Toi Ohomai Graduate’s Strong Foundations
Rather than sitting on the couch clocking up Netflix hours, Levi Chand has used the COVID-19 pandemic to focus the vision for his ideal career path.
Since graduating with a Bachelor of Applied Management from Toi Ohomai, Levi has been contracting to a business solutions firm that helps indigenous organisations reach their goals.
He says he helps to build and develop current business trends that will make a difference to his clients’ future.
But with the pandemic and lockdown, Levi says his focus has shifted and he wants to move into a management role in the public sector.
“People will say I’m crazy, but I’m hungry for it. I am guided by the wise words of Professor Te Wharehuia Milroy, who said: ‘Tūwhitia te hopo’. It means to feel the fear, just do it anyway! This is the quote that I live by now.”
He says he knows the move will have its challenges because “it isn’t always easy being Māori and walking the corporate corridors”.
“I know with this type of power comes great responsibility but I want this to be my success as a change leader. I also need to be sitting at the table with the big guns if I’m going to achieve my goal. A wise man once said: ‘Do you want to sit at the table or be the server?’ It’s a little harsh but it resonates with me as a young Māori.
“And it helps to know that I’m not alone in this journey – my whānau, iwi, hapu are all with me. That makes me more determined to break barriers.”
Levi is fiercely proud of being Māori and it’s his desire to help his people that drives him.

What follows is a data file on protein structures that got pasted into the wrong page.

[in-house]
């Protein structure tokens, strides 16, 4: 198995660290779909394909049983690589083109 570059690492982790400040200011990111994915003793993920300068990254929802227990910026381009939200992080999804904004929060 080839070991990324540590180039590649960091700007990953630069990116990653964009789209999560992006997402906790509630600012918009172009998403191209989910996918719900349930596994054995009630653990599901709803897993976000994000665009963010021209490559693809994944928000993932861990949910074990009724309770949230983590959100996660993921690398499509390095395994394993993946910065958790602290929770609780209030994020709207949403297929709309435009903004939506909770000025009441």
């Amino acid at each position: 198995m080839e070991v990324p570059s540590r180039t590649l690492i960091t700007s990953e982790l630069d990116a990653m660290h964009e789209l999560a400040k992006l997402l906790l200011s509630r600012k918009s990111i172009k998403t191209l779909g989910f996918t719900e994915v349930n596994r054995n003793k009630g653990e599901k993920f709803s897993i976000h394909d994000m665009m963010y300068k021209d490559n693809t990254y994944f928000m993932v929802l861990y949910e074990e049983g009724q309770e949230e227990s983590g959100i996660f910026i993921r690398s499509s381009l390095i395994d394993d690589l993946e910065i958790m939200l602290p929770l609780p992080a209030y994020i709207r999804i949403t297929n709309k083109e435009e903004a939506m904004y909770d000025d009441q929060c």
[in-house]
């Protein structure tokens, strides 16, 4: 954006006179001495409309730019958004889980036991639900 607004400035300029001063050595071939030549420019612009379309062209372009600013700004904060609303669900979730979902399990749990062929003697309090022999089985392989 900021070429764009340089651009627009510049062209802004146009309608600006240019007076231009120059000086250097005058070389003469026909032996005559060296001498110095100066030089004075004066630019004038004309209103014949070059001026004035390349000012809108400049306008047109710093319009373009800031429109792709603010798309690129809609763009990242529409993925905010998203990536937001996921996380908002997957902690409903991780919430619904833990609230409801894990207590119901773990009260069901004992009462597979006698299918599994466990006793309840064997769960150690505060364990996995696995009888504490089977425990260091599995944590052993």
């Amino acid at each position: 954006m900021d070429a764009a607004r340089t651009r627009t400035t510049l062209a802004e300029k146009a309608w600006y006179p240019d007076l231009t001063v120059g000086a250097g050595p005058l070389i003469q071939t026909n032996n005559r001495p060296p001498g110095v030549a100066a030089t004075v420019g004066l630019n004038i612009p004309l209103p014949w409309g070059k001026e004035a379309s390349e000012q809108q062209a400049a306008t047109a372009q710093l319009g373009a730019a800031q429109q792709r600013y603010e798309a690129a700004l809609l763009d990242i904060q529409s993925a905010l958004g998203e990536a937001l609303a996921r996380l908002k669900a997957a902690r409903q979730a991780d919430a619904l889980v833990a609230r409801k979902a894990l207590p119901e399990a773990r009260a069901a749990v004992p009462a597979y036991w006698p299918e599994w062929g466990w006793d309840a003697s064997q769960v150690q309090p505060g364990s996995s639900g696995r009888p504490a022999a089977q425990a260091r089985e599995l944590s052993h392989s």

He says being raised in Te Aō Māori has provided him with strong foundations and experiences like being able to perform for Te Kapa Haka o Ngāti Whakaue gave him the confidence he needed to foot it in the business world.
“My whakapapa, my heritage, plays a significant role in my life. Let’s be real, without them, we wouldn’t be here. I’m grateful that my ancestors were with me through the highs and lows, peaks and troughs.
“Knowing they had my back through the tears and triumphs made it a little easier. Whakapapa is all about identity. A line of descent, connecting us to all living things. It’s this understanding that drives me to succeed in my own goals, because I know I’m helping to make a better place for my people, my whenua and those generations to come, just like my ancestors did.”
He says studying at Toi Ohomai has helped him work towards this goal by giving him the skills and experience that he needed.
Before studying at Toi Ohomai, Levi worked in the national accounts team at an international food service provider. But he says he knew if he wanted to grow and actually help people, he needed a qualification.
While studying at Toi Ohomai he also worked three days a week for the first two years, then in his final year he was selected to be part of an internship programme at Rotorua Lakes Council in the Organisational Development team.
Levi says when he finished the internship, he focused on studying, which helped him tighten up his already impressive skillset.
“It was the best decision I made. I wasn’t getting A+’s all the way through, but it was close and it meant I could really focus. It also inspired me to look at further study and one day I would like to return to do my master’s degree.”